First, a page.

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Voluntary disclosure to fight corruption

On Tuesday the World Bank quietly announced a bold program to combat corruption on its own projects.

Under the new Voluntary Disclosure Program (VDP), firms, NGOs or individuals who work as contractors on Bank projects perform an internal investigation, report their corrupt acts and pledge to follow the rules on future projects. In exchange, they secure confidentiality and the right to continue working with the Bank. According to the press release, “those under active investigation by the World Bank are not eligible to enter the program.” Once firms sign on, any deviation from the VDP’s non-negotiable contract means ineligibility for Bank work for 10 years. (They’ll join the 330+ firms currently debarred.)

I asked Pascale Dubois, acting manager of the VDP, about the move to voluntary disclosure. She said:

Putting together a VDP that would work well for the private sector and for the Bank meant for us a long process of consultations and research into the latest trends in international anticorruption law and corporate social responsibility. We have also been working with pilot firms for the past two years, and that experience helped us to refine the program.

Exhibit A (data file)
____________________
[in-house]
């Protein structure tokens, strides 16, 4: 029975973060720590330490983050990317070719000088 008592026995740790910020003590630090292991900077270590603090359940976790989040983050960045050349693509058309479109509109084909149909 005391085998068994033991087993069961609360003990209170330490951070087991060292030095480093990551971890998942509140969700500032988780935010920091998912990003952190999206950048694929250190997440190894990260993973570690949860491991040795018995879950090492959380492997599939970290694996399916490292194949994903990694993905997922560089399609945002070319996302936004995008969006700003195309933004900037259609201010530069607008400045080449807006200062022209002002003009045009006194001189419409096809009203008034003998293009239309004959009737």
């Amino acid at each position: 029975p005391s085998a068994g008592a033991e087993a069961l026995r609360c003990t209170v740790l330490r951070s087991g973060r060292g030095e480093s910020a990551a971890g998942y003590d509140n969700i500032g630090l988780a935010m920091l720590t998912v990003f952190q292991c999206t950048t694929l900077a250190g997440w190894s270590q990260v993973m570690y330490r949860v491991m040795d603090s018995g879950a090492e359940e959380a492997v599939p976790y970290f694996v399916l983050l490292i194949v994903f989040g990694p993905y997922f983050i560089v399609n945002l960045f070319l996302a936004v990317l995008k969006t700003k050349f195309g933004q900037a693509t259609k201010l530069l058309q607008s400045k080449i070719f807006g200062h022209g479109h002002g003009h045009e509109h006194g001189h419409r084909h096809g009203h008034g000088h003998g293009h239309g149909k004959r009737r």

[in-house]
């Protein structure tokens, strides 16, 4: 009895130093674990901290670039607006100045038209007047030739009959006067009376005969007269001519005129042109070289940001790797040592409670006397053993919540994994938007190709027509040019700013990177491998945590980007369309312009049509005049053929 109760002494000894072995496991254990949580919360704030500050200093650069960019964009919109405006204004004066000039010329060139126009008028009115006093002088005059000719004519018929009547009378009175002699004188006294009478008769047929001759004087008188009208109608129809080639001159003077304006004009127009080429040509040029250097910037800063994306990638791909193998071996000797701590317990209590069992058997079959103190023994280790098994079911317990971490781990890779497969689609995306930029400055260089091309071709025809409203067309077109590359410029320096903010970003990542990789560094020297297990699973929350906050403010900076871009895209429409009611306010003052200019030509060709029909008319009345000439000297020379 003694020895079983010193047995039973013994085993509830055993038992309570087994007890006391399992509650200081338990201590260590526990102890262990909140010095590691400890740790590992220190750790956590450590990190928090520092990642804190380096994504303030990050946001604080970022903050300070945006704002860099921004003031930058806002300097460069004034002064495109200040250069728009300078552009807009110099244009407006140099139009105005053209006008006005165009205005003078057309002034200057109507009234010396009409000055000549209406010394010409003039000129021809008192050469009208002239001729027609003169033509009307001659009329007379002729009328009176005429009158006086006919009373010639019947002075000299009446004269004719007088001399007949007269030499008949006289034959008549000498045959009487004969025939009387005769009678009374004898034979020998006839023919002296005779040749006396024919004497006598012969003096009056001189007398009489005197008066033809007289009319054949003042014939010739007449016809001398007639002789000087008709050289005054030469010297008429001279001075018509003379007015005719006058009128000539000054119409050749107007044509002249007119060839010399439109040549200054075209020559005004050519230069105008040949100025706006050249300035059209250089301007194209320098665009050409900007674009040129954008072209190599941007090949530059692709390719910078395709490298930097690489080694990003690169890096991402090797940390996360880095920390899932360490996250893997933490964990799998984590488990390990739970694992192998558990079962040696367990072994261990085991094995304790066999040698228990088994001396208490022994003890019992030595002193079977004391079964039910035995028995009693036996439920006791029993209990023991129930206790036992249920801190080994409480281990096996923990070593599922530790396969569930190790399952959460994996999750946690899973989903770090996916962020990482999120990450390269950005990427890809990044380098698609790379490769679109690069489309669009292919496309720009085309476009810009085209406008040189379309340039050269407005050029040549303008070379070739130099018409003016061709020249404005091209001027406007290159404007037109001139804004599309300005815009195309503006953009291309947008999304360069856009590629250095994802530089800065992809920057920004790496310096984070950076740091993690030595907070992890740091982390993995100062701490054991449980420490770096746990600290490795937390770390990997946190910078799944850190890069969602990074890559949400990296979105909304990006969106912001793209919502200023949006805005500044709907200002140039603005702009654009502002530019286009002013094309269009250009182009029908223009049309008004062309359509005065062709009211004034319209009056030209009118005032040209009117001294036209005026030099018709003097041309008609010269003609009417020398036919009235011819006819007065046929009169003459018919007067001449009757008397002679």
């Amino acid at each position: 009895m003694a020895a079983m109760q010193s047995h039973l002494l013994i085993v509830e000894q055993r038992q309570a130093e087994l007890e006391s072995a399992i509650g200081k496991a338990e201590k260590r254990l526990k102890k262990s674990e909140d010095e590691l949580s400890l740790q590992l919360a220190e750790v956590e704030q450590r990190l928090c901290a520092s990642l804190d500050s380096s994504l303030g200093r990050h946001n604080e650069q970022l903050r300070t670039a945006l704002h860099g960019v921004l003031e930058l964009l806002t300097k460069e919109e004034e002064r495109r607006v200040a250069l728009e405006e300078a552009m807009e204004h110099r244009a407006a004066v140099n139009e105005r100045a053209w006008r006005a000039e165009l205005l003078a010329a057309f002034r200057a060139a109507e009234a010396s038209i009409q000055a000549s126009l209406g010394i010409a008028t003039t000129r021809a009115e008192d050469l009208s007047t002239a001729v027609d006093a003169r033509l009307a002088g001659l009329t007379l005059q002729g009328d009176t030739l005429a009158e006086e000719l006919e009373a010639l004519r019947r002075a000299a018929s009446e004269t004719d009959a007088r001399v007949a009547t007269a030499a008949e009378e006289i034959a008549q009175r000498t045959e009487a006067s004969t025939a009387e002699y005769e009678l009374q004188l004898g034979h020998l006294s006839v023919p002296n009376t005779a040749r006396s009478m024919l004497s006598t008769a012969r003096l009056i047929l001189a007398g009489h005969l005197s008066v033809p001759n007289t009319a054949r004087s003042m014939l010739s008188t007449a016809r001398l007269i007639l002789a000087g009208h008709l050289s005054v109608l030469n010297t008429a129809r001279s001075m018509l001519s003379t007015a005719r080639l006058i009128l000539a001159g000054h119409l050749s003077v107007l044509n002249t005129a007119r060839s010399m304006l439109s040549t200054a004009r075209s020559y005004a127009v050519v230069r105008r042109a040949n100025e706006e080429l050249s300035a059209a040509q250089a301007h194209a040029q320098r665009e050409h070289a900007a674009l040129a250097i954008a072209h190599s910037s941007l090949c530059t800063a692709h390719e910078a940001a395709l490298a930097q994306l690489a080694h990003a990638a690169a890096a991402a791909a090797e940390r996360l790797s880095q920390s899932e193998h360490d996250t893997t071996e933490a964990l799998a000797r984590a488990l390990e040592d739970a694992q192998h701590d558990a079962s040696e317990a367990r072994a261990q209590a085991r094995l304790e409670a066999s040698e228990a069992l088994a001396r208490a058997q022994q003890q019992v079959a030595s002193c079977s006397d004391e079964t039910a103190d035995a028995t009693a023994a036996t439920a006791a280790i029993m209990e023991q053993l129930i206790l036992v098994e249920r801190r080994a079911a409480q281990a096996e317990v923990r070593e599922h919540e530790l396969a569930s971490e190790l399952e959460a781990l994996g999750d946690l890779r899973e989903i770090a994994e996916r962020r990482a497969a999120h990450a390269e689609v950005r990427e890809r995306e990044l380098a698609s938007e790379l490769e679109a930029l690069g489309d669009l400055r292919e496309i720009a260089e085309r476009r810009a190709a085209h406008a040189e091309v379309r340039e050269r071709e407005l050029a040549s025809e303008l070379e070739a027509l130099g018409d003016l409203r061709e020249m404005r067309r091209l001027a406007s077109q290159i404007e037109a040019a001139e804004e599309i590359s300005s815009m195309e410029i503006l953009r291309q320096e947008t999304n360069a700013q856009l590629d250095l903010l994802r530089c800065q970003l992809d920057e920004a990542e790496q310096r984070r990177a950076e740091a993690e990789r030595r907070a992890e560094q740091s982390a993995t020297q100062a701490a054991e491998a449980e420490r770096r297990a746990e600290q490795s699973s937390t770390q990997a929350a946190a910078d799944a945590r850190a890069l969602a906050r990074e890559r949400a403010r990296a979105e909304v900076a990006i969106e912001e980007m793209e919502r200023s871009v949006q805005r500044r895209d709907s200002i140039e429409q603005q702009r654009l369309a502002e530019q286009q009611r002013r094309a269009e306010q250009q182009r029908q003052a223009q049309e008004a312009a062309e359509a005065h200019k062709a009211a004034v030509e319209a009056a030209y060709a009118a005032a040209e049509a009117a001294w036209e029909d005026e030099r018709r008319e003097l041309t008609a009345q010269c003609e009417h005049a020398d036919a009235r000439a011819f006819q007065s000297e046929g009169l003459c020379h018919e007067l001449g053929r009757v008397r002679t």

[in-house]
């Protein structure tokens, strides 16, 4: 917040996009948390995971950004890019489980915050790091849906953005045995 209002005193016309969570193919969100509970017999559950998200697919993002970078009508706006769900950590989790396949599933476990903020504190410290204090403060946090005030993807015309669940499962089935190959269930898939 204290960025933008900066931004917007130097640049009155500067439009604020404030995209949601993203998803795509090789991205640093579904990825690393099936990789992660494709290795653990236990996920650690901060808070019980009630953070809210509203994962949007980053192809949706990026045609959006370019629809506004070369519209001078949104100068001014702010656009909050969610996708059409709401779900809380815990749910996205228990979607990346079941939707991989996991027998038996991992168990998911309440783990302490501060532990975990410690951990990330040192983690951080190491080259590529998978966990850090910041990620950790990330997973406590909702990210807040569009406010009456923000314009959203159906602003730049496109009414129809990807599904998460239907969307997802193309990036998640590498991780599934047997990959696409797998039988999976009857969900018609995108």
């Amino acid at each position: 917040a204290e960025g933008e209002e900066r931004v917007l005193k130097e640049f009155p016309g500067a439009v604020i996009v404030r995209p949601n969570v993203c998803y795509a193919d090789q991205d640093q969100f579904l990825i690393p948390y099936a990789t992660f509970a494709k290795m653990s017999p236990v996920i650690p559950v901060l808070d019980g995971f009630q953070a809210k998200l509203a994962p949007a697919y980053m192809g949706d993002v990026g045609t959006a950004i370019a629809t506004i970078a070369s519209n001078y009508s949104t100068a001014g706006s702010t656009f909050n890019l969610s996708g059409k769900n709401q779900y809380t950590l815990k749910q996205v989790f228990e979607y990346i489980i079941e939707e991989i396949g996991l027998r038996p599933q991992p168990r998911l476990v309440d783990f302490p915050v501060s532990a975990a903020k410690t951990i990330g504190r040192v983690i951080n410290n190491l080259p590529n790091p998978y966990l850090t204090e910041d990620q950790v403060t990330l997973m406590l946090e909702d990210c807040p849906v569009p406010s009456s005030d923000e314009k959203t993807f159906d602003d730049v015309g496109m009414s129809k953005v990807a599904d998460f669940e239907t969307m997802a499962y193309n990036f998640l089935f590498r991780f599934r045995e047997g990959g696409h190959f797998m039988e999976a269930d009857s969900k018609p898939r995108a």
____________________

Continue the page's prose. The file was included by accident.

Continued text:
But is the Bank letting offenders off too easy by granting immunity? Pascale corrected me:

Now that we’ve launched the program, one challenge is to make sure that firms and other potential participants have no misconceptions about it. For example, the word “immunity” keeps popping up when people describe the VDP. This is inaccurate. VDP allows firms to avoid public debarment by the Bank, which is an administrative sanction. This has nothing to do with firms’ liabilities under national laws where they do business. Participating in the VDP does not protect firms from being prosecuted according to national legal systems.

I think the success of the VDP will hinge partially on how successful we are in getting the message out – accurately – about how it works.

Transparency International has been a huge supporter of the proposal. I see the initiative as perhaps the most cost-effective way to reduce corruption at the World Bank – considering that firms pay virtually all of the costs.